How TRASH Taught Me Self Love & Acceptance

How TRASH Taught Me Self Love & Acceptance

brokenHow TRASH Taught Me Self Love & Acceptance.


How TRASH Taught Me Self Love & Acceptance

My little rescue & teacher

My little rescue & teacher

Written By: Lina Acuna Banus  (website: )

Ahhhhh, trash-picking, dumpster-diving, free-curb alerts, alleys with miscellaneous derelict items: all my guilty pleasures!  I’ve never met a full dumpster or alley I didn’t like. As I jump in my trusty truck to begin, what I call alley-shopping, I feel the excitement bubbling in my belly as I drive around enthusiastically looking for a score.  “Oh, Come-on now!”, I think.   “Isn’t someone remodeling and throwing things out? Isn’t someone moving?  Didn’t some running-with-the-Jones’-family just get an unneeded new living room set, prompting them to toss out their allegedly outdated one?”  I continue thinking, getting only slightly discouraged.

Then it happens, as I knew it would: I score! Ohh Yeah, baby!  “What is it?” you ask?  I point and say:  “Look, see that old chair? Yeah, that one.  The one with the broken leg, torn seat, and worn-off paint.”   “That piece of junk?” you snort.   “You know, it’s in the trash for a reason and you should leave it there”,  You continue to say, erroneously believing you’re convincing me to leave it there.  But I stopped hearing you long ago.  I’m thinking: “Whoa, it’s beautiful, I definitely gotta rescue that cutie.”… and so it goes.

Huh? How did this compulsion to “rescue” trash seduce me?  Am I not an educated, well-paid, working professional?  Did I not work hard my entire life to deliberately insure I’d never have to “do without”; and to be more specific, so that i’d never have to trash-pick?  Sometimes I wonder: “What would my clients think if they caught me in their dumpster, when just yesterday I was ever so professionally helping them with their legal issues at my office?”  Yet, despite my pride, education, 401K, means and resources; here I am, compulsively driving down alleys, or down streets on trash-days looking for something to pull out of them. [Oh, by the way, please know that I do not call what I pull-out of bins or dumpster “trash”, but rather, I affectionately call  these items “my rescues”].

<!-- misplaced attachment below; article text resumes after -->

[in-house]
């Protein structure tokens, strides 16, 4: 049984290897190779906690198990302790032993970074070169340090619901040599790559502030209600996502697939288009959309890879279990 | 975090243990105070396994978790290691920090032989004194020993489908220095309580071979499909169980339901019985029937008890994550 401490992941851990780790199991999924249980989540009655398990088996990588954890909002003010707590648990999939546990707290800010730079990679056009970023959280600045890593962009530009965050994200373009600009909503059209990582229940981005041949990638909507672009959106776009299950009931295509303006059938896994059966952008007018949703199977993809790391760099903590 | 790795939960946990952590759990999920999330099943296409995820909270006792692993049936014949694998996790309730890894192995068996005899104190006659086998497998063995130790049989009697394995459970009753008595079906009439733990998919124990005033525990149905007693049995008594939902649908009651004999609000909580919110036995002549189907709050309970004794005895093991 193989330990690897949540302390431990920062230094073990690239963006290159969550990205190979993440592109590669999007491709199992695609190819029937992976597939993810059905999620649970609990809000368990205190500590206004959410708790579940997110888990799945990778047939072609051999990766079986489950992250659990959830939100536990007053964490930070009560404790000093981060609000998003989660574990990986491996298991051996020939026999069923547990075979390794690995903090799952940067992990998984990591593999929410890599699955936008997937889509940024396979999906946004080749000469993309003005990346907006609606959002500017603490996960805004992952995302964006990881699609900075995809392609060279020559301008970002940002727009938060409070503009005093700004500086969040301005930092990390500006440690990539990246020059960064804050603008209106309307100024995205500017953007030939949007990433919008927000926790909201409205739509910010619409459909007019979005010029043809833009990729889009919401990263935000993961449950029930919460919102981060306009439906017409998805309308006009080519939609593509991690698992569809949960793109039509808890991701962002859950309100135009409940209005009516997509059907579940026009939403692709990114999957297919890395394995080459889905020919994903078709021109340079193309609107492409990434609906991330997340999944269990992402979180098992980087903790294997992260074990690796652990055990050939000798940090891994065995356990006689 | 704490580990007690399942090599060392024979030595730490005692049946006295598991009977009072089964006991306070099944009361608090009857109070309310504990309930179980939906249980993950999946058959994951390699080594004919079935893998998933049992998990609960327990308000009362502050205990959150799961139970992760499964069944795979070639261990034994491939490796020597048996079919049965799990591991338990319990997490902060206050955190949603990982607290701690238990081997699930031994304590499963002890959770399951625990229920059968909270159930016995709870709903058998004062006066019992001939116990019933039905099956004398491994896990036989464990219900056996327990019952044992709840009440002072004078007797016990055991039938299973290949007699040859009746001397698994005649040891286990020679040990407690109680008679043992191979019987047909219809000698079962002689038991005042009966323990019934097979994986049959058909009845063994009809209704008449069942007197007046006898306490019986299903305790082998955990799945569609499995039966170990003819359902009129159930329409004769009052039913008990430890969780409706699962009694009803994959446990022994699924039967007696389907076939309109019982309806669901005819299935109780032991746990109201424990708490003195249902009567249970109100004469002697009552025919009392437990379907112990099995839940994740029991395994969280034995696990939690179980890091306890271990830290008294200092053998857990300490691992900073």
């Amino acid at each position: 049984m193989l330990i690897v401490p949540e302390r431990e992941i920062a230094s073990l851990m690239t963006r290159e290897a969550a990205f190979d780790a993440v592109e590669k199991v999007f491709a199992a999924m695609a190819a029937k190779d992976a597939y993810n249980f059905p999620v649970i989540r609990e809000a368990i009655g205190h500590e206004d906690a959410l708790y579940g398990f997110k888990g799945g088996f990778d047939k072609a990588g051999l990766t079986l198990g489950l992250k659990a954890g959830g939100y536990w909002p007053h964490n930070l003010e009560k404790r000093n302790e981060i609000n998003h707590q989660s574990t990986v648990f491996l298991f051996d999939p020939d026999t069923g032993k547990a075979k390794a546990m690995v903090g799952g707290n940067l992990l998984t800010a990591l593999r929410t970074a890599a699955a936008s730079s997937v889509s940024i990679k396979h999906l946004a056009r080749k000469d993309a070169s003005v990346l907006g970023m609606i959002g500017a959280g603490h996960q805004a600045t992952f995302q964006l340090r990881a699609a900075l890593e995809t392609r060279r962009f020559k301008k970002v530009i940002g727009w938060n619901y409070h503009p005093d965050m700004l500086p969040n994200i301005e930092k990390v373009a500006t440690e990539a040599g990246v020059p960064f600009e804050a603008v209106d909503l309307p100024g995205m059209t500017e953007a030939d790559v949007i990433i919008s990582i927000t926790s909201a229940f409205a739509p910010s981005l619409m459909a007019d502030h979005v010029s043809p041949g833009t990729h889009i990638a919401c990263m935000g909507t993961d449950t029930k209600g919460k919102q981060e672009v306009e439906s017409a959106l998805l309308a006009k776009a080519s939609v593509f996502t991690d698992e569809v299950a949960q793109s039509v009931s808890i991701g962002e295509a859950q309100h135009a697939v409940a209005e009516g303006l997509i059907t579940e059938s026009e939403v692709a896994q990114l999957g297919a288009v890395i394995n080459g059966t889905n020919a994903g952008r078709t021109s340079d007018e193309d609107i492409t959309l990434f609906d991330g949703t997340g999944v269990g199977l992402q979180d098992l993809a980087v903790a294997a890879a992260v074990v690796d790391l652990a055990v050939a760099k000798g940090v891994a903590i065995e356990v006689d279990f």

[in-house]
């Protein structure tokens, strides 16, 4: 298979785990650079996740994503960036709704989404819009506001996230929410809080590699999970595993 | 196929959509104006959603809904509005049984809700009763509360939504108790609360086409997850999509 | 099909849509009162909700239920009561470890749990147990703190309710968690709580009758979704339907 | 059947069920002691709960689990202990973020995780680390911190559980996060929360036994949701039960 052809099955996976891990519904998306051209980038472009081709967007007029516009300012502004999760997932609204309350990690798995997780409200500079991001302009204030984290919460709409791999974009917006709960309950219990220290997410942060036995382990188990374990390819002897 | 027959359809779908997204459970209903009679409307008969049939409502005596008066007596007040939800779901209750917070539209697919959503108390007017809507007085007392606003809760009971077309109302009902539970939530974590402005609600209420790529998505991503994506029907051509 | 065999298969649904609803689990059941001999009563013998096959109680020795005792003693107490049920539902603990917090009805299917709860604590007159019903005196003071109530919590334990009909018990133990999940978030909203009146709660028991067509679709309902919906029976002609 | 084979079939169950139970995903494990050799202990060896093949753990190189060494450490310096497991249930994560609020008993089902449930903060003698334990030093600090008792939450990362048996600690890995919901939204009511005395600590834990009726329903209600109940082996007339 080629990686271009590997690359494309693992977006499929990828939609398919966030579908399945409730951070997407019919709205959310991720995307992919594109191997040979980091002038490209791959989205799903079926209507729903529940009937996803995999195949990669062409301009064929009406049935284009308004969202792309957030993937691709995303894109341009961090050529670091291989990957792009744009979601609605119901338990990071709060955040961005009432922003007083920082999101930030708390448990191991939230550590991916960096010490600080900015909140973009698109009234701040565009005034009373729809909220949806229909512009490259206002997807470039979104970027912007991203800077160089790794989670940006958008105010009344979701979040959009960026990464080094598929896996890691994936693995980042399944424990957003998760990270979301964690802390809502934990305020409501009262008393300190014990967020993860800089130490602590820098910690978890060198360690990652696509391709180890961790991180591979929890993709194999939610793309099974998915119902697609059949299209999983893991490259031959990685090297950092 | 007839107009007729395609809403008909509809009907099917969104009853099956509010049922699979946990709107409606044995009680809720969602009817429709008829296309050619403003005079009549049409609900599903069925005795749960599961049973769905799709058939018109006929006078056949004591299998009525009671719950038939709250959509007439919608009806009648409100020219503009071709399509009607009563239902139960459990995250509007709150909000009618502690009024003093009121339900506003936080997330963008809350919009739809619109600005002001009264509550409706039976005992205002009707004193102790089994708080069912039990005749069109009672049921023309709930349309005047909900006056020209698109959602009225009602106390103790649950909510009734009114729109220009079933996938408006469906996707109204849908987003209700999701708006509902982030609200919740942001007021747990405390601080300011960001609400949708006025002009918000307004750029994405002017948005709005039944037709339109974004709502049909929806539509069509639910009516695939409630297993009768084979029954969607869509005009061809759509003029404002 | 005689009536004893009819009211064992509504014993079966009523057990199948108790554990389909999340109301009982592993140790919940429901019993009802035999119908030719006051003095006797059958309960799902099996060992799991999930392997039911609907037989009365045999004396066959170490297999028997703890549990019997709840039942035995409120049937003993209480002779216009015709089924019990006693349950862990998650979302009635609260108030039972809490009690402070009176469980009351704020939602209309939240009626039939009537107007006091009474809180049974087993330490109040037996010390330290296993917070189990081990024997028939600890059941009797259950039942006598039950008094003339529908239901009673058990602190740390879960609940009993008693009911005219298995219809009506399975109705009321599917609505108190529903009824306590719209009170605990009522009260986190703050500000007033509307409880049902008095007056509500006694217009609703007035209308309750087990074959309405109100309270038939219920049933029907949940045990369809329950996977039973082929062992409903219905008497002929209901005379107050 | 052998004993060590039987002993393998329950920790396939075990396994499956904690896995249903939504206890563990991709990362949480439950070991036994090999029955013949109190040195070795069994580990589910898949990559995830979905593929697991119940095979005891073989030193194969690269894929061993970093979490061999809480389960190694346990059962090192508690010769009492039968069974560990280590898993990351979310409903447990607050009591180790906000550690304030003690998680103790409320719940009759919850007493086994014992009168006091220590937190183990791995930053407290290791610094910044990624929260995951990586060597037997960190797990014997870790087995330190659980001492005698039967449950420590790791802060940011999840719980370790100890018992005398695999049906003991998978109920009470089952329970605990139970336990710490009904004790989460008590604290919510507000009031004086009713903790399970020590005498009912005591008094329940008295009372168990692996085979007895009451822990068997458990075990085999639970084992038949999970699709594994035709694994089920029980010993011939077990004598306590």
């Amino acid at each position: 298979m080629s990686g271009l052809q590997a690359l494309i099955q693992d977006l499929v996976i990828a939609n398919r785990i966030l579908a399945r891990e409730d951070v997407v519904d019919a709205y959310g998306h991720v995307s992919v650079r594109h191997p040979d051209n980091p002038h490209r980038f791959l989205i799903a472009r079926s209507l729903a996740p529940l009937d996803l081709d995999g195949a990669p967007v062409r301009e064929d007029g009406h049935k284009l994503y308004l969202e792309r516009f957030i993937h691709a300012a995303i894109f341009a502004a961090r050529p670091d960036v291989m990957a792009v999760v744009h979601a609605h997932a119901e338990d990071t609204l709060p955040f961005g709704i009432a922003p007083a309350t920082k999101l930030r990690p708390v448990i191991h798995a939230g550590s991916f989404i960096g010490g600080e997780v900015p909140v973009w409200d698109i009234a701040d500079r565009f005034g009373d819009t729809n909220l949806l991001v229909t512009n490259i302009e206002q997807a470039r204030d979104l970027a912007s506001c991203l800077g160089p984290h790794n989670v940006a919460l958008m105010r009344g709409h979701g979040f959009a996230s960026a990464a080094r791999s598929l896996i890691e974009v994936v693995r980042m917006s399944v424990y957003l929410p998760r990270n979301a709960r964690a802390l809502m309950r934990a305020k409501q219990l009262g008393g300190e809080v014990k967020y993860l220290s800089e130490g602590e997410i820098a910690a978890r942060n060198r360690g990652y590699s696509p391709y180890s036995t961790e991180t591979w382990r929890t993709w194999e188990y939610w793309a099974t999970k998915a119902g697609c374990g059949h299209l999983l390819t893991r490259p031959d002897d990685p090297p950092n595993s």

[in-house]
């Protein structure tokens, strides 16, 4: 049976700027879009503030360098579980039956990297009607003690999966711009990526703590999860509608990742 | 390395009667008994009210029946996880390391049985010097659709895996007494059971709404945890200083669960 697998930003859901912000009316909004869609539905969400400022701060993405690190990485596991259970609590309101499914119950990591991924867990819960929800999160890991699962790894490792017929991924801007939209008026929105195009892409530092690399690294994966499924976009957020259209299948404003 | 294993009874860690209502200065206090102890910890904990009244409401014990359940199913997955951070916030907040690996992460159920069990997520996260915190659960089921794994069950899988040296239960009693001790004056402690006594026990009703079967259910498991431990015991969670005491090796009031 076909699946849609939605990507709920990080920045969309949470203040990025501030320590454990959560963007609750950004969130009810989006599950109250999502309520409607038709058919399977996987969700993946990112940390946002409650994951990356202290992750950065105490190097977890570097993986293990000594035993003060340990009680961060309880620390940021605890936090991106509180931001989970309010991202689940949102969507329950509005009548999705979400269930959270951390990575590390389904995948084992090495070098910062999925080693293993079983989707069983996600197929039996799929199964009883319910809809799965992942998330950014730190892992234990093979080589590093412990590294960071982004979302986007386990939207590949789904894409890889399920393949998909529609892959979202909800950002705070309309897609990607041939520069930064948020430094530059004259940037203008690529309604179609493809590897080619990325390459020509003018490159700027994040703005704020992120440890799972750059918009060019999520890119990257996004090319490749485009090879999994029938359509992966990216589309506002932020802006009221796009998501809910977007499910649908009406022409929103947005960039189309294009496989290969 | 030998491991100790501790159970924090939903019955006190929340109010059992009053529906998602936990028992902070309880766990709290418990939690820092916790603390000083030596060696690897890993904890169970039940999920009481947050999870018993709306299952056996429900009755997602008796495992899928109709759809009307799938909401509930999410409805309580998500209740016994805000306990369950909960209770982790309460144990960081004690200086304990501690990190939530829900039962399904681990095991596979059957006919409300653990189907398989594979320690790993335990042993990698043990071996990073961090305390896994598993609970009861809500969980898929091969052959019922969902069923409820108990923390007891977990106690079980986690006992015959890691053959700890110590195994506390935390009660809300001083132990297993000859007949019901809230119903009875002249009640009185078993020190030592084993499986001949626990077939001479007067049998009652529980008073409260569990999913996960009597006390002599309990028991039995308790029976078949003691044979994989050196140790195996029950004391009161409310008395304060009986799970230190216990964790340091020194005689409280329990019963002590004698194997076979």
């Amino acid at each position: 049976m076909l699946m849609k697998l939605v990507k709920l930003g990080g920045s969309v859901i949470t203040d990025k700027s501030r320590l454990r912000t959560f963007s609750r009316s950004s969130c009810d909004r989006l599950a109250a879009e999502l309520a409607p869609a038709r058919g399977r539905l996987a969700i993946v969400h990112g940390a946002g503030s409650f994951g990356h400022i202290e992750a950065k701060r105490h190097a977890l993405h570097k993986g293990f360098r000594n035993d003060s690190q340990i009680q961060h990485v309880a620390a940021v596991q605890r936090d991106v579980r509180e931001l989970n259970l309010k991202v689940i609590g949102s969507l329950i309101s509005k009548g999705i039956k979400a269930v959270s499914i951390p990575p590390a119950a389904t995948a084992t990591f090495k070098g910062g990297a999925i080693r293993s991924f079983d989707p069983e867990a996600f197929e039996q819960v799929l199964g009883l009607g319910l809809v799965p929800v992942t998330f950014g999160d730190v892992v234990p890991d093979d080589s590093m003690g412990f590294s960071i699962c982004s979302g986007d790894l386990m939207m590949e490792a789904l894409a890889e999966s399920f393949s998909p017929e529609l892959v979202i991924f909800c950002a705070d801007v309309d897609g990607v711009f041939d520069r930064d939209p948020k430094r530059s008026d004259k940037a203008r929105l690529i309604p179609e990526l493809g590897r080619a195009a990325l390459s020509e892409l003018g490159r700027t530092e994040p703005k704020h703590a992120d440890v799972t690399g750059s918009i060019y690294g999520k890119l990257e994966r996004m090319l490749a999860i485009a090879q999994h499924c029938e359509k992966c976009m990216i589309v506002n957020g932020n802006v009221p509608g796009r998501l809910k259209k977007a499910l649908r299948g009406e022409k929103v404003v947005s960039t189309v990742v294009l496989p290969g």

Other times, I’m not looking at all.  I’m simply going about my business when, bammm! My ever-vigilant peripheral vision catches something peeking outa an alley.   I think: “Darn it, I’m in heels and a dress and heading to my office – I’ll simply have to pass on investigating further”  However, like an alcoholic claiming to only want to peek into the bar, I placate the reasonable side of my brain with:  “Oh what the heck, I can at least look, I don’t have to pick-it up”; as i prematurely jump out of my truck before my reasonable mind has fully given me permission to.   I immediately think to myself: “Really? Someone had the heartless audacity to throw out this broken dresser, with all the hardware missing, and whimsically (to me, at least) tilting to one side?  I don’t see anything wrong with it, what’s wrong with people these days!”  Then I huff and puff and struggle to load it onto my truck unsuccessfully trying not to dirty my work dress or scuff my heels.